Of all the things I love to photograph, I have to put trees somewhere near the top. They're like people; they have a life of their own and every single one of them is different. Some are loners, while others huddle together in vast forests of green, and they all make fantastic photographic subjects.
My favourite tree to photograph is the single tree, standing alone in a field against a vast open sky. There's something quite lonely about one single tree; standing proud yet alone while all else around it has fallen. I'm lucky to live fairly close to the New Forest and so whenever we're out driving, I'm always on the lookout for that one solitary tree to photograph. I will often stop the car, get out and walk 20 minutes just to photograph one (like the image above).
This week's brief is straightforward: photograph trees! One tree, two trees or a whole bloody forest of trees; I'll leave it entirely up to you. But your photograph must contain at least one tree (dead or alive).
While there are no hard and fast rules for photographing trees, here are a few pointers that could ignite your creative flame.
- If you're shooting in woodland where the light may be lower, use a tripod or a higher ISO. Do be aware that a higher ISO can result in a noisier image.
- Shoot up! If you're surrounded by tall trees with the canopy high above, point your camera straight up and photograph the rays of the sun coming through the branches.
- Shoot down! On the flipside, tree roots can also be a great provider of photographic inspiration.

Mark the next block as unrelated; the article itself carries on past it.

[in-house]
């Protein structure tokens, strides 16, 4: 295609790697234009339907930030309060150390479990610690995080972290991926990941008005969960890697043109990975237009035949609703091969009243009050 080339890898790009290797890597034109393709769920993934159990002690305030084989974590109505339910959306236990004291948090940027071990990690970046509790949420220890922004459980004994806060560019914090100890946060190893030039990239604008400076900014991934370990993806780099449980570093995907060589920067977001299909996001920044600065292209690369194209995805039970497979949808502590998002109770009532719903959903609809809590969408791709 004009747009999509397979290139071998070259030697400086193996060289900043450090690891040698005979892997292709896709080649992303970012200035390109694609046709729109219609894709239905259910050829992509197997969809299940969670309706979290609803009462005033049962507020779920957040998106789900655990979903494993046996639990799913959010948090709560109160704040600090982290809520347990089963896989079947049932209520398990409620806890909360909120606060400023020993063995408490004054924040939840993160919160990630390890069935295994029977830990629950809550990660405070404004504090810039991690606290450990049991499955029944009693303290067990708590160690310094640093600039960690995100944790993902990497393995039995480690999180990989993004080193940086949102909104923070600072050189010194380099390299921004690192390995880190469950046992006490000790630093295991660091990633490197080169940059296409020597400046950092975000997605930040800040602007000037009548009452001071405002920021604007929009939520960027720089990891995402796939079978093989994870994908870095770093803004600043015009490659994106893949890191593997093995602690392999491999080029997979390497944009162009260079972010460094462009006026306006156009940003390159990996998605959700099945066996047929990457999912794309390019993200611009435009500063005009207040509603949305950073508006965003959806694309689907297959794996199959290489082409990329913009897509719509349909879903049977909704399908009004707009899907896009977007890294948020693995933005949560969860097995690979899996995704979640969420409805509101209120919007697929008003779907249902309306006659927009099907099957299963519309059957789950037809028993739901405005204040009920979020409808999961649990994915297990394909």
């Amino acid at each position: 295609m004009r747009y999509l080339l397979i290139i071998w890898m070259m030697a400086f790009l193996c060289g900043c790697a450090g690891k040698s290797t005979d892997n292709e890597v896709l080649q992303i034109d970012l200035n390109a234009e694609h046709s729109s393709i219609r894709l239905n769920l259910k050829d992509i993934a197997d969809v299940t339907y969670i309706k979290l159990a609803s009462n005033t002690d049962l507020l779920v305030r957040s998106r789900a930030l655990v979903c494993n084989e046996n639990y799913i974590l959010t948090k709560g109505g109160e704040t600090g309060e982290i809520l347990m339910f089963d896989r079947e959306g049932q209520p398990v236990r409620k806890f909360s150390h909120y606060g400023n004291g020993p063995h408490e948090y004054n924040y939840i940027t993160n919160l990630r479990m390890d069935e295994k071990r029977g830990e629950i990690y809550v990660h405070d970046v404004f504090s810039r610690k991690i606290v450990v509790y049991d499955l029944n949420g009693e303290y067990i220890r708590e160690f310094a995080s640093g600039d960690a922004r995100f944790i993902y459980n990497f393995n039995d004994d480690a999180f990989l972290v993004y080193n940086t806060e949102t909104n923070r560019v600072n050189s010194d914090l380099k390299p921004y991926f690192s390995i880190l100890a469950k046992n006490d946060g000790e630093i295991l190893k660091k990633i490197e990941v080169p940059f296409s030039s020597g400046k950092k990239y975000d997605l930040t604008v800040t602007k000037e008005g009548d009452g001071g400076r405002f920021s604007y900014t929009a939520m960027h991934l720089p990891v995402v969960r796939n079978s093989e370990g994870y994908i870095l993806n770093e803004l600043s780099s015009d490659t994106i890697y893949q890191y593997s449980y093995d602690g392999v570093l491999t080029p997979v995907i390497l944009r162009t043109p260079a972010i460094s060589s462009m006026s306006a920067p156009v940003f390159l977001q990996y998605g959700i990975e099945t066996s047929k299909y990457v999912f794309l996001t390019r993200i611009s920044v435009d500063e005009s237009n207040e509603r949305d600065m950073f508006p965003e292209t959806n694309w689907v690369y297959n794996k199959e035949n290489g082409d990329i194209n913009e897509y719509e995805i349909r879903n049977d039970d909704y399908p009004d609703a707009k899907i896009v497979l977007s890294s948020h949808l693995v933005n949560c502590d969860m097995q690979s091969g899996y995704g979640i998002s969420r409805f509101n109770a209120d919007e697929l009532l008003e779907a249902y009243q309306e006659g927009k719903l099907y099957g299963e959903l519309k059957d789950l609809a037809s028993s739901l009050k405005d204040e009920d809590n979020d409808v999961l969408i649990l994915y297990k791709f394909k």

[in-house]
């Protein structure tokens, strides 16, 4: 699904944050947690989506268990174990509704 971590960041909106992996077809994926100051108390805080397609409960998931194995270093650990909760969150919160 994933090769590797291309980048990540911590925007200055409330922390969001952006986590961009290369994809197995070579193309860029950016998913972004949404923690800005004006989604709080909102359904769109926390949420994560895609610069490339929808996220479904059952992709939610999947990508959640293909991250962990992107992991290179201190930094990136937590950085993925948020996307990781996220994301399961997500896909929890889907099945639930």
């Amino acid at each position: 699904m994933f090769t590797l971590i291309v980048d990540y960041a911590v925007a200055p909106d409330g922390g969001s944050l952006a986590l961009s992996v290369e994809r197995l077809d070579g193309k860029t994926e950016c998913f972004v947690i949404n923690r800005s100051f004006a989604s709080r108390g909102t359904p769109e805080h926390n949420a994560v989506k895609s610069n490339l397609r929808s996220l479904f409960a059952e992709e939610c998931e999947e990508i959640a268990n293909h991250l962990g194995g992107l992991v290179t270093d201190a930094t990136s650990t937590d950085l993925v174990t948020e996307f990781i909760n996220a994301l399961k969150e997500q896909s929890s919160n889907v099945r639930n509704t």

- Devil is in the detail. If a tree or forest isn't working for you at a distance, get up close and photograph the trunk and bark; some great shapes and patterns can be found.
- If you're photographing a solitary tree, walk around it and photograph from all sides and angles; you can get very different results depending on which side you photograph.
- Want a silhouette? Shoot into the sun.
- Cloudy days can create very dramatic images; don't wait for the sun.
- Misty days can create atmosphere; if it's foggy, grab your camera and head out to the nearest forest.
- Branches can make great frames so consider introducing objects to a scene in order to create a juxtaposition between man and nature.
- Submissions must be your own work.
- Submit up to five images.
- Photos must be taken after the challenge was published; so no existing shots please.
- Global image post-processing is allowed (changes to levels, brightness, contrast and cropping are permitted).
- Explain, briefly in your submission email, the equipment, settings, technique used and more importantly for this challenge, the story behind the image. Please ensure EXIF info is intact (if image was taken digitally).
- Email submissions to firstname.lastname@example.org, not me.
- Please ensure your image is at least 600px wide and less than 3MB in size.
- Save your image as a JPG, and use the following naming convention FirstnameLastnameTrees.jpg.
- Don't forget to include a shooting summary (see above).
- Send your best photos by Monday, October 7th 2013 at 6pm UK time with "Shooting Challenge - Trees" in the subject line.
- Anyone can enter, regardless of location.
- The most important rule -- HAVE FUN